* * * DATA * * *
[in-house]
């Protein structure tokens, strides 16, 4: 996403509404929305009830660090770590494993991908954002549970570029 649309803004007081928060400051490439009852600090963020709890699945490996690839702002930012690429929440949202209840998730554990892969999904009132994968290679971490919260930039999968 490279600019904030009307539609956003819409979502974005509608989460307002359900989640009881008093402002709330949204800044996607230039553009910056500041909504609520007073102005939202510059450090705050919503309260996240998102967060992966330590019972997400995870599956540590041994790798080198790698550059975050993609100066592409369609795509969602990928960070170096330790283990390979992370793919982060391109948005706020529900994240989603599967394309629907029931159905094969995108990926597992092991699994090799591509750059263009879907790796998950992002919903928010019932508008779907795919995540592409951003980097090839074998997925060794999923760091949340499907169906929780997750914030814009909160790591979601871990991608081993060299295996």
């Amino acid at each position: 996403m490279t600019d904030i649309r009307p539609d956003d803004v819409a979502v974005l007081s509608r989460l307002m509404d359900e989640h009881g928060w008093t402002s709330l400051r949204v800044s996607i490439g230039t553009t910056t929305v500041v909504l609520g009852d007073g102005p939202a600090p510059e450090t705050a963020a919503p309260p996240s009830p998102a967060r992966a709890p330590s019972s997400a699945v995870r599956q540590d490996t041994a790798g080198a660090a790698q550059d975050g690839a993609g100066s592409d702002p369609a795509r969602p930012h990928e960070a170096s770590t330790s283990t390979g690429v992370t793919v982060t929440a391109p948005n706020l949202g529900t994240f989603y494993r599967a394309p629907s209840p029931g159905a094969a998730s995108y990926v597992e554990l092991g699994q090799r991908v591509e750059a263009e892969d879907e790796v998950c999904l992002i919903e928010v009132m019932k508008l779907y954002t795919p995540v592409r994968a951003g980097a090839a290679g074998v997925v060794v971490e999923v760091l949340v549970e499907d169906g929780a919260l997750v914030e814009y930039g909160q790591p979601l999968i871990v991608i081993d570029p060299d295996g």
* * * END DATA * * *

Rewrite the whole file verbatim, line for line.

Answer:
[in-house]
């Protein structure tokens, strides 16, 4: 996403509404929305009830660090770590494993991908954002549970570029 649309803004007081928060400051490439009852600090963020709890699945490996690839702002930012690429929440949202209840998730554990892969999904009132994968290679971490919260930039999968 490279600019904030009307539609956003819409979502974005509608989460307002359900989640009881008093402002709330949204800044996607230039553009910056500041909504609520007073102005939202510059450090705050919503309260996240998102967060992966330590019972997400995870599956540590041994790798080198790698550059975050993609100066592409369609795509969602990928960070170096330790283990390979992370793919982060391109948005706020529900994240989603599967394309629907029931159905094969995108990926597992092991699994090799591509750059263009879907790796998950992002919903928010019932508008779907795919995540592409951003980097090839074998997925060794999923760091949340499907169906929780997750914030814009909160790591979601871990991608081993060299295996």
């Amino acid at each position: 996403m490279t600019d904030i649309r009307p539609d956003d803004v819409a979502v974005l007081s509608r989460l307002m509404d359900e989640h009881g928060w008093t402002s709330l400051r949204v800044s996607i490439g230039t553009t910056t929305v500041v909504l609520g009852d007073g102005p939202a600090p510059e450090t705050a963020a919503p309260p996240s009830p998102a967060r992966a709890p330590s019972s997400a699945v995870r599956q540590d490996t041994a790798g080198a660090a790698q550059d975050g690839a993609g100066s592409d702002p369609a795509r969602p930012h990928e960070a170096s770590t330790s283990t390979g690429v992370t793919v982060t929440a391109p948005n706020l949202g529900t994240f989603y494993r599967a394309p629907s209840p029931g159905a094969a998730s995108y990926v597992e554990l092991g699994q090799r991908v591509e750059a263009e892969d879907e790796v998950c999904l992002i919903e928010v009132m019932k508008l779907y954002t795919p995540v592409r994968a951003g980097a090839a290679g074998v997925v060794v971490e999923v760091l949340v549970e499907d169906g929780a919260l997750v914030e814009y930039g909160q790591p979601l999968i871990v991608i081993d570029p060299d295996g």